This article was published in the April issue of World Cement Magazine in 2017.
Thomas Bergmans and Dirk Schlemper, INFORM GmbH, Germany, examine the use of metrics-driven logistics in the cement industry for optimising the distribution network.
■ by Dirk Schlemper and Thomas Bergmans, INFORM GmbH, Germany
In the modern world of cement production, there is no shortage of numbers; the problem is having the right numbers. Key performance indicators (KPIs), combined with the latest business intelligence (BI) tools, provide granular visibility as never seen before. How can these insights be used to drive logistics performance and decision-making?
“Most people use statistics like a drunkard uses a lamppost; more for support than illumination.” When Mark Twain wrote this quote more than one hundred years ago, the second industrial revolution saw electricity replace steam as the main source of power. Today, data drives industries around the world and is replacing uncertainty. With the latest digital technologies one can measure almost anything, but just because they can measure something, does not mean they should. The challenge is to count the things that really sales, financial, and operational departments. The use of KPIs in cement logistics and supply chain management is often neglected, even though these departments are mission critical in maximising efficiencies, customer satisfaction, and profit margins. Depending on one’s region, logistics costs equate to 15 – 25% of a cement producer’s sales revenue. What is interesting is, if you ask senior managers in the cement industry, it is likely that they will struggle to come up with the percentage for their company. Even if they know the figure, some will find it difficult to define the metrics behind it. KPIs help to identify negative trends in performance, and subsequently costs, and allow companies to take corrective action at an early stage.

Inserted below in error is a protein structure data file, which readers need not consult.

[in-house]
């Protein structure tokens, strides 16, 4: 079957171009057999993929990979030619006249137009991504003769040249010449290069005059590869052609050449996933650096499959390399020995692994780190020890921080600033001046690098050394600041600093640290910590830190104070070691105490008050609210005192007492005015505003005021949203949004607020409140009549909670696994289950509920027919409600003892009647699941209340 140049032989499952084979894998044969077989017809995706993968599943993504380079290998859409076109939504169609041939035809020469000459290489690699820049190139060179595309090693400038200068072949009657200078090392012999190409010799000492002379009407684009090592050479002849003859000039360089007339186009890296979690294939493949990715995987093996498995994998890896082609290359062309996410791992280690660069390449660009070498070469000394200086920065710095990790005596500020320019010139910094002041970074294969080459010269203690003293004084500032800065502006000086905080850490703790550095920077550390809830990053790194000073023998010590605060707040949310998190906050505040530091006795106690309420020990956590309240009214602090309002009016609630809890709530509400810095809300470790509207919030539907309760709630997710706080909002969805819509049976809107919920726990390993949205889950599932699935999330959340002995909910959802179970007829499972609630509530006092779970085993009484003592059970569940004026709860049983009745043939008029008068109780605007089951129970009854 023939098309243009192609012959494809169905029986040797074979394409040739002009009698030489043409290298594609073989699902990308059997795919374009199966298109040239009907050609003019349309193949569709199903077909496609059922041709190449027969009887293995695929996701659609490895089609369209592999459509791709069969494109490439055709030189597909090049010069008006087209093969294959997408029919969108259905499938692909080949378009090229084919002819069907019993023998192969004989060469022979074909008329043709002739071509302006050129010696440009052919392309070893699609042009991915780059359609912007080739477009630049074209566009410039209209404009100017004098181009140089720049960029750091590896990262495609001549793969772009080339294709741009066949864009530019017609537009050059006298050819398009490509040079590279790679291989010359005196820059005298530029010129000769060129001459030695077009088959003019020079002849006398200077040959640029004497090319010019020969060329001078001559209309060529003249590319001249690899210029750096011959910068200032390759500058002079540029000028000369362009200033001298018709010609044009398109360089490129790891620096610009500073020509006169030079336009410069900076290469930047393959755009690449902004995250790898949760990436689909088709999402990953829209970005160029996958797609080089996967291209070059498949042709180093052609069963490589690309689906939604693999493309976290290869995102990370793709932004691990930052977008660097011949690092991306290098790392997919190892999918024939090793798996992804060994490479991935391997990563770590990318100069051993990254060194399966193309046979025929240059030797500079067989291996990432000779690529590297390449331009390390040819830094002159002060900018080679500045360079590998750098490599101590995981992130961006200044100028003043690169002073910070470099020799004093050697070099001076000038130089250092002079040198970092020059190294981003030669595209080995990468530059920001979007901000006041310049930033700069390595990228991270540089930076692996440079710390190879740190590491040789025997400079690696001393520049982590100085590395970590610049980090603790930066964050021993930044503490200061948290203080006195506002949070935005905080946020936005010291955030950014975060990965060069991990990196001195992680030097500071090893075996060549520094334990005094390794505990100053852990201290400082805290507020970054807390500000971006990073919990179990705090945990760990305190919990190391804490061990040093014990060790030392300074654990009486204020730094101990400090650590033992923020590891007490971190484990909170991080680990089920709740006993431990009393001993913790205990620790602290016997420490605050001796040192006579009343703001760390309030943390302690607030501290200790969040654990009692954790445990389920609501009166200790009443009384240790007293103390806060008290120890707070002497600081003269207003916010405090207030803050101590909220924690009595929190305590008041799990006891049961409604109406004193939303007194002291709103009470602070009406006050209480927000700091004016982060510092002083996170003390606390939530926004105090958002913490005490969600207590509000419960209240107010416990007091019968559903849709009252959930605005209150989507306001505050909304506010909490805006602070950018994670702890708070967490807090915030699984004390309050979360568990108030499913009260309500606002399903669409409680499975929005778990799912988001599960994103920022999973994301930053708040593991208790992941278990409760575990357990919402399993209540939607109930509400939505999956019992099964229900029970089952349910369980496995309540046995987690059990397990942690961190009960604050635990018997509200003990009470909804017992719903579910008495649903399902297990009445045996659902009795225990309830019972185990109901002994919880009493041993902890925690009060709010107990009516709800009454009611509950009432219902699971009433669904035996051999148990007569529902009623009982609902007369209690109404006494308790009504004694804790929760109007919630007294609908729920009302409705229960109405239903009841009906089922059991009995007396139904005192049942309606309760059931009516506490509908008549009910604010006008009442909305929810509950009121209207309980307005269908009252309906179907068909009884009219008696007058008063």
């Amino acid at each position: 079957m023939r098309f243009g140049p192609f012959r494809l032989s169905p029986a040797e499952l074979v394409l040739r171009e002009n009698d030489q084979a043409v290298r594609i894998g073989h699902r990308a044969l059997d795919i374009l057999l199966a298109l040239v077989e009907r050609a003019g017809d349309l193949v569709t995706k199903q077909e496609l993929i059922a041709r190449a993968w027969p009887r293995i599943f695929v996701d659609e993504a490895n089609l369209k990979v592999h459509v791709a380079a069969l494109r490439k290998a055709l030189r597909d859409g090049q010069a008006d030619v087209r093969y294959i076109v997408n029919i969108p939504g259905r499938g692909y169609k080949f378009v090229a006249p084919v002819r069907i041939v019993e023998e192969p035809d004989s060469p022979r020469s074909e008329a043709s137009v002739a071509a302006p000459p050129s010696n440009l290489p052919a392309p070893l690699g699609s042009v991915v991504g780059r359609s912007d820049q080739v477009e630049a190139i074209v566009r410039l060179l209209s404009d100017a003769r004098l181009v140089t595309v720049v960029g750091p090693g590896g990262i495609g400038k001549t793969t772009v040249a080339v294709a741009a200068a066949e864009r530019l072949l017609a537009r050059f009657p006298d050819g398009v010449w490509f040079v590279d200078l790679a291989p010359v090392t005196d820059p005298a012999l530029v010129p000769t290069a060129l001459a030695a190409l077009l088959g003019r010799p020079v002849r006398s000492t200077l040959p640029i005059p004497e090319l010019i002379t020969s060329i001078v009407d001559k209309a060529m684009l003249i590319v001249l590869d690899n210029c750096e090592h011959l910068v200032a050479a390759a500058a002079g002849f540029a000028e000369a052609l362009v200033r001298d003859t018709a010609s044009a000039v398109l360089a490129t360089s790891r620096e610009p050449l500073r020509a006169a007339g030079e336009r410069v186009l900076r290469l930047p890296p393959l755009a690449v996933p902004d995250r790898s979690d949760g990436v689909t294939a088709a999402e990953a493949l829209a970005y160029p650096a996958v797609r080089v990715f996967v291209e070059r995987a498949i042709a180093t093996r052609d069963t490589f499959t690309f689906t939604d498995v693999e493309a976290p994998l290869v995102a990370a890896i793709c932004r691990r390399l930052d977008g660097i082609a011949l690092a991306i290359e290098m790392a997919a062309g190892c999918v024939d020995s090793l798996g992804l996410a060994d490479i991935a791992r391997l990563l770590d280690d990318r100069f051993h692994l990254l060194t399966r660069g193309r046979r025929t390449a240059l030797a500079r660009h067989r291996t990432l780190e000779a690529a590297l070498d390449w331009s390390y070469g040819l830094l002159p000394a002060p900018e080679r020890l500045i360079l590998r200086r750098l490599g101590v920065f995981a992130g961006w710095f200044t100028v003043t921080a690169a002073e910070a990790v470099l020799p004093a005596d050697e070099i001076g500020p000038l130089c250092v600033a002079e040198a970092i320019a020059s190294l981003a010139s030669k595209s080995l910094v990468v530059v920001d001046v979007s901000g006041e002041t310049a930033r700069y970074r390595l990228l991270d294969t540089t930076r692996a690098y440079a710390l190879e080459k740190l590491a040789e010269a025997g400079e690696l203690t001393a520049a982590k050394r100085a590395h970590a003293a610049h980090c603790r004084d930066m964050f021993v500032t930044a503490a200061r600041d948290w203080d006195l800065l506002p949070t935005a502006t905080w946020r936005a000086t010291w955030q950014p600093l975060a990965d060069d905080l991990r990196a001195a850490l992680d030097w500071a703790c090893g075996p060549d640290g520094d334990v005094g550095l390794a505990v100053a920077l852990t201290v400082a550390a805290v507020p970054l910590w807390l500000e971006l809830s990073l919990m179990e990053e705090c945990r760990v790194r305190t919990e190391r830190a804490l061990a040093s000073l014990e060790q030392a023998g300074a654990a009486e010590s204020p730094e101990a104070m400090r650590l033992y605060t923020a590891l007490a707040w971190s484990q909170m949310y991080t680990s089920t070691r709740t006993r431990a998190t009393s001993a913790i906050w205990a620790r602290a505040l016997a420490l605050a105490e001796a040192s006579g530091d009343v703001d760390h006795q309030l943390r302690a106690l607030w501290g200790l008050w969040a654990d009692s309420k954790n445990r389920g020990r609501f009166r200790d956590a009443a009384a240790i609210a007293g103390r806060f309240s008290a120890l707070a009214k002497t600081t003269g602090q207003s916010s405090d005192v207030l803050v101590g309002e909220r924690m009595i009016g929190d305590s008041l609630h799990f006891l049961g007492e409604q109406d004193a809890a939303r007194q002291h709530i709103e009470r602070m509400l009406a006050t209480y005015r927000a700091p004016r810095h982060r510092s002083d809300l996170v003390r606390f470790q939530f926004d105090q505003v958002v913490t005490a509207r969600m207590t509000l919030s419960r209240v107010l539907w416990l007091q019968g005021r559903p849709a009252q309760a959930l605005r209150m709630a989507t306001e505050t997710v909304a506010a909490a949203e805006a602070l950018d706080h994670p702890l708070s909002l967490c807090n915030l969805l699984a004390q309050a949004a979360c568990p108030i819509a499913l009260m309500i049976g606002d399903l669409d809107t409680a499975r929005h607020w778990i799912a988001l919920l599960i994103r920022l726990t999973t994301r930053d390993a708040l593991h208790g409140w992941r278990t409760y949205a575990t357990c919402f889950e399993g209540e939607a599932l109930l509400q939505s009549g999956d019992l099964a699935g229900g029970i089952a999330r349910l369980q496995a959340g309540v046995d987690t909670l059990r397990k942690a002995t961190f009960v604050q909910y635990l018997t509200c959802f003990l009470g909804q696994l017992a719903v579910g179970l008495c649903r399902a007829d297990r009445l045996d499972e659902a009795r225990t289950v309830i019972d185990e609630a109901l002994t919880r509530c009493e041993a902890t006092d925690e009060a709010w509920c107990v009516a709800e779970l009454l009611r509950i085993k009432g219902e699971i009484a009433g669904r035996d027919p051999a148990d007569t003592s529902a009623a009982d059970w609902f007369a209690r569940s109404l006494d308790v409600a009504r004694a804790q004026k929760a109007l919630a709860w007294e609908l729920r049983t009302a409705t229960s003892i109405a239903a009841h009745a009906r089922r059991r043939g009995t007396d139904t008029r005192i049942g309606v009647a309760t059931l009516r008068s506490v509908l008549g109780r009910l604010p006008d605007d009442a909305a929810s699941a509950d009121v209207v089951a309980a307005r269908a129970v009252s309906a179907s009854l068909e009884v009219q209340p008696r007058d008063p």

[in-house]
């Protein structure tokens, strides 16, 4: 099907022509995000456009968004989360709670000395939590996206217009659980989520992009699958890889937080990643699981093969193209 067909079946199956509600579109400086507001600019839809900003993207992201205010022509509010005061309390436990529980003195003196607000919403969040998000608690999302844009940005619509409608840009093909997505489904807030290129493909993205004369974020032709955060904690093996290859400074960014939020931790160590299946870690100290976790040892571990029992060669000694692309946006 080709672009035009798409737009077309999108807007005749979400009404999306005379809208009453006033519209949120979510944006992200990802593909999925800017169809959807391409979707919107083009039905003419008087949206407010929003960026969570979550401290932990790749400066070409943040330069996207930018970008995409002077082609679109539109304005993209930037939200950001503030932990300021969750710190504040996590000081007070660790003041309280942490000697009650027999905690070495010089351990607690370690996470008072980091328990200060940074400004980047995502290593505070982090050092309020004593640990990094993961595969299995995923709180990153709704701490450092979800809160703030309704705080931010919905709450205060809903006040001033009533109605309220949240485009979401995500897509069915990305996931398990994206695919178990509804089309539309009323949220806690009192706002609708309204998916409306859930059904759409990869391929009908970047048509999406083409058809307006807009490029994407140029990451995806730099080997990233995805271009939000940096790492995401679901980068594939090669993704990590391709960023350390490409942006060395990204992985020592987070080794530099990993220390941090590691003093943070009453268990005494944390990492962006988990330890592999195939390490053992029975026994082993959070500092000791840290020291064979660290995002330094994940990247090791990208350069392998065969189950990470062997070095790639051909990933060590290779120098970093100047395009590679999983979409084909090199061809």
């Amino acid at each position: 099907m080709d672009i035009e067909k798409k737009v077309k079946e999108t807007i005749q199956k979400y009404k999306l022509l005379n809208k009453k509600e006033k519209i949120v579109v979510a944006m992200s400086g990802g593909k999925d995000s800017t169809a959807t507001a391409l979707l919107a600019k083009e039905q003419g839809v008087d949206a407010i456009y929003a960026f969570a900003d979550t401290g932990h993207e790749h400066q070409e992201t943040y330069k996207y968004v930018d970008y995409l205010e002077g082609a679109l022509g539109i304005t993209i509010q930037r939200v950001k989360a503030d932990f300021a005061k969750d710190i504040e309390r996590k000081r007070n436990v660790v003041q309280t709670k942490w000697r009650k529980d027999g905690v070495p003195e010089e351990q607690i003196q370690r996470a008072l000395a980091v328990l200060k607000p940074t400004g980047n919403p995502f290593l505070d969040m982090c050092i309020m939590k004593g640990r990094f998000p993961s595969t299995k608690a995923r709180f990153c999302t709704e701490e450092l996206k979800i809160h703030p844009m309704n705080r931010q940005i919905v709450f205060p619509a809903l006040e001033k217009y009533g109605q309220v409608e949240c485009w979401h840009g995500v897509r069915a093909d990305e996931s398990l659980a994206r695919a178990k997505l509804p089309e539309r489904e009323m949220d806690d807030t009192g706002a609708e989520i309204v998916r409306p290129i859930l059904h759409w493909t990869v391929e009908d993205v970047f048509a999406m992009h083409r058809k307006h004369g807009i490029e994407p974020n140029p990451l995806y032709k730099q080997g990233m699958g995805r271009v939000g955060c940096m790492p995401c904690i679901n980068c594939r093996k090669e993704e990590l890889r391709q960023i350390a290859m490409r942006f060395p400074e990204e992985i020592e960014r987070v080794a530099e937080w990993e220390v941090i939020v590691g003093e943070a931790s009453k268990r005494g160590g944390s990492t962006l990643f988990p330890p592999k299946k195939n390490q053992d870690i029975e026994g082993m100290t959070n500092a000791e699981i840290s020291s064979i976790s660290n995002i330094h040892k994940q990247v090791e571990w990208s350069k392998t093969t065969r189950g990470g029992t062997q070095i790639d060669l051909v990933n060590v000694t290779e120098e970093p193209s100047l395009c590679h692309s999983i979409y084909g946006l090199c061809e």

What is right, what is wrong?
Numerous logistics KPIs have been developed over the years, and many of them have proven to be successful. In some cases, multiple KPIs are available to measure a specific activity. Each KPI views the same topic from a slightly different angle that makes it difficult to select the right one. For example, if a cement producer wants to analyse the productivity of a cement truck, there are several ways of measuring this: tonnes per day per truck, logistics unit costs, or revenue per truck per day.
The productivity KPIs of the truck shown in Figure 1 are all based on the same scenario and timeframe. Depending on which KPI one uses, different conclusions may be reached as to whether the performance of this particular truck is good, acceptable, or bad. Further, even if that number reaches an all-time high, the question remains: how much value does it contribute to the success of the company?
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